BLM activist jailed for blowing €36,000 in donations intended for youth charity on Uber Eats and clothes

By Thomas Brooke
4 Min Read

A prominent Black Lives Matter activist in the United Kingdom who used over £32,000 (€36,000) in donations intended for a youth charity to fund her lavish lifestyle has been jailed for two and a half years.

Xahra Saleem, 23, set up a GoFundMe page encouraging donations from the public ahead of a Black Lives Matter march in the southwest English city of Bristol in June 2020 which culminated in the toppling of a statue commemorating Edward Colston, a Bristol-based philanthropist who profited in his later years from the slave trade.

The page, which amassed donations totaling £32,344, stated that funds would be used for personal protective equipment (PPE) ahead of the march at the peak of the coronavirus pandemic, with leftover monies being pledged to Changing Your Mindset, a charity for disadvantaged youths based in the Bristol district of St. Paul’s which has a large African-Caribbean population.

At a sentencing hearing on Tuesday, Bristol Crown Court heard how Saleem pocketed the cash and used it to fund an extravagant lifestyle while repeatedly ignoring requests from the charity for her to transfer the funds.

Prosecuting counsel told the court how she made a total of 2,512 payments over a 15-month period, buying herself an iPhone, iMac, clothes, beauty treatments, and spending £5,080 on Uber.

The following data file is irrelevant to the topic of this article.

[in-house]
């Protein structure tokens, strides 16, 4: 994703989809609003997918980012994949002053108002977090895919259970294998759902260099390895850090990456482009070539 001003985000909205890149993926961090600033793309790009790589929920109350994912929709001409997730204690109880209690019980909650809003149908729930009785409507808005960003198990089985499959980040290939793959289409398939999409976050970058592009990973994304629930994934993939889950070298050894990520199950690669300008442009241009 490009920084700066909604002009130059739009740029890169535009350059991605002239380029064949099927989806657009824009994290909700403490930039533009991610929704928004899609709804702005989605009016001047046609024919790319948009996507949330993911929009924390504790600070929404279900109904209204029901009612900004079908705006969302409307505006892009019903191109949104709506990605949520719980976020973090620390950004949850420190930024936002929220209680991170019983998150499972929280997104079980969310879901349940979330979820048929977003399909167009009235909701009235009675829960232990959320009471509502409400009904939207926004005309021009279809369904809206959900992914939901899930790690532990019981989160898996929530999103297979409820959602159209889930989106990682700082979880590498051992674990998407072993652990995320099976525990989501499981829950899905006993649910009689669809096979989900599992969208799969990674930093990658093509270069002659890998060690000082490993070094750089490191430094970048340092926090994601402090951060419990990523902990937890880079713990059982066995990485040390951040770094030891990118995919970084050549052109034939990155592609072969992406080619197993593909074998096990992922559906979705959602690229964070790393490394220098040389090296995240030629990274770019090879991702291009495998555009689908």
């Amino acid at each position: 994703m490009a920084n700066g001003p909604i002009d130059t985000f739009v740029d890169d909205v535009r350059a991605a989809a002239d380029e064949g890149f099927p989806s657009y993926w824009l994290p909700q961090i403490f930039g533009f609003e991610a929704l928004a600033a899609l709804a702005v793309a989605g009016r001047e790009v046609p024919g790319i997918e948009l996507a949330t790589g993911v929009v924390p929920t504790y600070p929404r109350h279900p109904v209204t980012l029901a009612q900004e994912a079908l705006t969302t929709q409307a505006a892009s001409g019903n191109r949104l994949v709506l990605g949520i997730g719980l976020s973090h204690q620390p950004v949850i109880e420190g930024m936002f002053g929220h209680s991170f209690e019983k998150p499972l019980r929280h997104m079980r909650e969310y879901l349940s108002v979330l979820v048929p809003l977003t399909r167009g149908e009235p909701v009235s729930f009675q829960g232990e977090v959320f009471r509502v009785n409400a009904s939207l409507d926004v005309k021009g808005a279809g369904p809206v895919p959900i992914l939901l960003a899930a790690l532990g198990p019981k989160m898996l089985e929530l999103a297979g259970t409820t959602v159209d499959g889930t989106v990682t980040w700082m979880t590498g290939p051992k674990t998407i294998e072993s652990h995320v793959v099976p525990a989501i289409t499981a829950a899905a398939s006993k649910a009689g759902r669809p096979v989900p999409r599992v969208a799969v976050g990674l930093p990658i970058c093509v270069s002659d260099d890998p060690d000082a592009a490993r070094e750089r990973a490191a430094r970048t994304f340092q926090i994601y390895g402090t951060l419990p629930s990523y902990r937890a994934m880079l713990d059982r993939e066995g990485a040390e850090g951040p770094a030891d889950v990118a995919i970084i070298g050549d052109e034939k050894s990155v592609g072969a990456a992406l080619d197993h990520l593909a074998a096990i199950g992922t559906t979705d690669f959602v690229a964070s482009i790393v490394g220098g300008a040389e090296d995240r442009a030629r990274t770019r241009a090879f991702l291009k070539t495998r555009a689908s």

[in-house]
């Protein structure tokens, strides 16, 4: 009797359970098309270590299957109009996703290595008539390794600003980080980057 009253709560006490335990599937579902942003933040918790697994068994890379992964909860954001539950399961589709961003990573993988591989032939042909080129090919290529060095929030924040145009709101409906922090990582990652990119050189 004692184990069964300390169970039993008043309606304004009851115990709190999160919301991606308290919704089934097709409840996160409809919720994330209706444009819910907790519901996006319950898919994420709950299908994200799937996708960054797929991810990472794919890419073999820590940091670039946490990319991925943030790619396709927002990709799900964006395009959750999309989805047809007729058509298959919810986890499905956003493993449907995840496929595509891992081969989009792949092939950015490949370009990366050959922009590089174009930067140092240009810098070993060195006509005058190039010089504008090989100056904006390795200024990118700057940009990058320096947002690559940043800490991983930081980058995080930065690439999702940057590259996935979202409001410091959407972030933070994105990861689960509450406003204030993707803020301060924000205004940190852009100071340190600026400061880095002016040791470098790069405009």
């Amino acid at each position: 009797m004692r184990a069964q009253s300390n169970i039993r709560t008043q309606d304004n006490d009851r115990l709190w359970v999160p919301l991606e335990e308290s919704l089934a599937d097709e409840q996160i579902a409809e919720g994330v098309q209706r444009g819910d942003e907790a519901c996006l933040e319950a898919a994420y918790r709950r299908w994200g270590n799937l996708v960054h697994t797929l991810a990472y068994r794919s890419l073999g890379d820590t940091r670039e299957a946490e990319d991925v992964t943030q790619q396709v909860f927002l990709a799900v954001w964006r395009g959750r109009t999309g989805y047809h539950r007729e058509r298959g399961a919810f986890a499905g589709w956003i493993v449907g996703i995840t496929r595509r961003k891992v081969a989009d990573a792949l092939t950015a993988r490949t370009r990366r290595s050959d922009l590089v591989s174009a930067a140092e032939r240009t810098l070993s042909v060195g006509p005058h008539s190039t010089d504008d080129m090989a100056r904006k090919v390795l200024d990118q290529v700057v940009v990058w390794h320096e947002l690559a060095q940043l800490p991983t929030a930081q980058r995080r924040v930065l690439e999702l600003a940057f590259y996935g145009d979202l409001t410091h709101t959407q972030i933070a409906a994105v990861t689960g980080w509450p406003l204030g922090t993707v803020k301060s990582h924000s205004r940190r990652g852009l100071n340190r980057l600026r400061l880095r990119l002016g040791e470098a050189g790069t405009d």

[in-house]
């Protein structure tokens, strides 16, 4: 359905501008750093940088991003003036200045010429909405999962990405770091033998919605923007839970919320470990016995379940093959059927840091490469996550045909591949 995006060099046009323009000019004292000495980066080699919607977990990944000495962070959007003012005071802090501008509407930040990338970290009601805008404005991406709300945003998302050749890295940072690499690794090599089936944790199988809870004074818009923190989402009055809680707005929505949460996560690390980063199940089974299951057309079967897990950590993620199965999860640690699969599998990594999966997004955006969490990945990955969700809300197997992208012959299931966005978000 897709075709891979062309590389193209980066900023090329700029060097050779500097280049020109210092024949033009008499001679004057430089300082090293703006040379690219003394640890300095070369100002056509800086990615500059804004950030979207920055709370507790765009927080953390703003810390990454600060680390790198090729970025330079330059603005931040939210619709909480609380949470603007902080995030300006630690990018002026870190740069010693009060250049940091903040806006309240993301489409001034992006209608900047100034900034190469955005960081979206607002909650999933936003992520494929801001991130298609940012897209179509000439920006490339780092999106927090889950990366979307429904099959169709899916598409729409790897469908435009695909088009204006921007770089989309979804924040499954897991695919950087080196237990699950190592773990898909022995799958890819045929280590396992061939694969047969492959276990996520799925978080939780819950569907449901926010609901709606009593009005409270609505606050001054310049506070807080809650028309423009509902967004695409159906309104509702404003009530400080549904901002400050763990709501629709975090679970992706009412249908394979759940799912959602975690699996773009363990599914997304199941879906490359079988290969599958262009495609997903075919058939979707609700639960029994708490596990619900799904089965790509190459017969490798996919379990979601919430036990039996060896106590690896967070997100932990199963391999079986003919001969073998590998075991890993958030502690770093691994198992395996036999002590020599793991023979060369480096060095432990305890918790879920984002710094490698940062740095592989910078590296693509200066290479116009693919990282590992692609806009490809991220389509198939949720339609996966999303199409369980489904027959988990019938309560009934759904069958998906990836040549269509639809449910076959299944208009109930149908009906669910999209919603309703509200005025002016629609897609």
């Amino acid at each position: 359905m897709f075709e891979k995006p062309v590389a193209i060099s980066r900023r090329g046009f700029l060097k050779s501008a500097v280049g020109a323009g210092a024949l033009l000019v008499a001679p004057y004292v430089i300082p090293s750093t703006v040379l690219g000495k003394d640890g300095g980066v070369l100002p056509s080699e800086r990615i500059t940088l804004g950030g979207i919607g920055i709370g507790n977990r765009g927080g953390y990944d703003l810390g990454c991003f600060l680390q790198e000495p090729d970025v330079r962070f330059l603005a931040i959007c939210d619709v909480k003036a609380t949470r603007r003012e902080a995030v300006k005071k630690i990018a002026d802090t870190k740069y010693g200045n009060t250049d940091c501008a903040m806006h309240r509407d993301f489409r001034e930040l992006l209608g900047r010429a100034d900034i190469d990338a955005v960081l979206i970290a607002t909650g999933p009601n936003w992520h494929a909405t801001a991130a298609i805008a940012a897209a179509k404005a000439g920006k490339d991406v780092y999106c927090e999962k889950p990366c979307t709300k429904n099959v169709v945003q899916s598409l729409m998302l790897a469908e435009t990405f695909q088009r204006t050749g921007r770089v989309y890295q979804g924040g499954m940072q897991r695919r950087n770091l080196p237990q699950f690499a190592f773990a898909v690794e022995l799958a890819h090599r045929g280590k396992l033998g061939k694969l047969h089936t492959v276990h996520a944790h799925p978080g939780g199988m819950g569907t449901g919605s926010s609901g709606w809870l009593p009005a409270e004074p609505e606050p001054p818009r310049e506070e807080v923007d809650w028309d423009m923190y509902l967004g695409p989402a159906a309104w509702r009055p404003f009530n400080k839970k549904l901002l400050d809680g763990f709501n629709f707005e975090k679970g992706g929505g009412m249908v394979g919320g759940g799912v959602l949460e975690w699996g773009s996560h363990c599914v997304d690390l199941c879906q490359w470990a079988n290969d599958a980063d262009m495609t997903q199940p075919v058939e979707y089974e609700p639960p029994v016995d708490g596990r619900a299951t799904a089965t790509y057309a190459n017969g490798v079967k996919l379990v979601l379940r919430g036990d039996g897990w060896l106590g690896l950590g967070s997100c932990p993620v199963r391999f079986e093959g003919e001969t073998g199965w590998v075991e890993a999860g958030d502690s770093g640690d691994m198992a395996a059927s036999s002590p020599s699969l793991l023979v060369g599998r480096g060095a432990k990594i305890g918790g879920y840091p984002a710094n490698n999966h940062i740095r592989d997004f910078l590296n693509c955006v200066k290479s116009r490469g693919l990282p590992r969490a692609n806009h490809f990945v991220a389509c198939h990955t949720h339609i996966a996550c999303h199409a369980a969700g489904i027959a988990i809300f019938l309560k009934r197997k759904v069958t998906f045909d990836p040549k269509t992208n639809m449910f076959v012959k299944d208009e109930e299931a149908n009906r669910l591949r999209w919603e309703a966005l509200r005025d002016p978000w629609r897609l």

The court heard how Saleem began to panic when the charity came looking for the funds. She reportedly sent a message to a friend on WhatsApp which read: “I’ve done something horrendous… let’s just say my brain spent it. I couldn’t tell you on what, where, or why. I don’t know what I spent it on.”

Saleem had been made a director of Changing Your Mindset and its executives had begun to organize a trip to the Gambia, West Africa, for young people, relying on the funds they expected to receive. Despite repeated attempts to take receipt of the money, it was not forthcoming, prompting the charity to issue Saleem with an ultimatum in June 2021.

In response, Saleem sent an e-mail explaining she had spent the cash. “I am so sorry, I am still trying to understand my actions as well,” the e-mail read.

Those in attendance at the sentencing hearing including a number of the young people affiliated with the charity who were supposed to receive the money, according to local media.

In mitigation, her defense counsel cited her tender age of 20 and admitted that his client had “bitten off far more than she could chew” with the money she had been entrusted with.

He added that Saleem had fallen into a lifestyle of “taking drugs” and “drinking alcohol to excess,” which “would have had an impact on the clarity of her judgment.”

Upon passing his sentence, Judge Michael Longman said: “You did not set out to defraud anyone, but you took the opportunity when you had control of the company’s money to spend it on your own expenses.”

“There should have been no reason why the money could not be transferred, you made excuses for that failure and those excuses were false, contrived, and deliberately deceptive. Initial hopes of solving the issue without involving the police faded. You offered to report yourself to the police but failed to do so,” he added.

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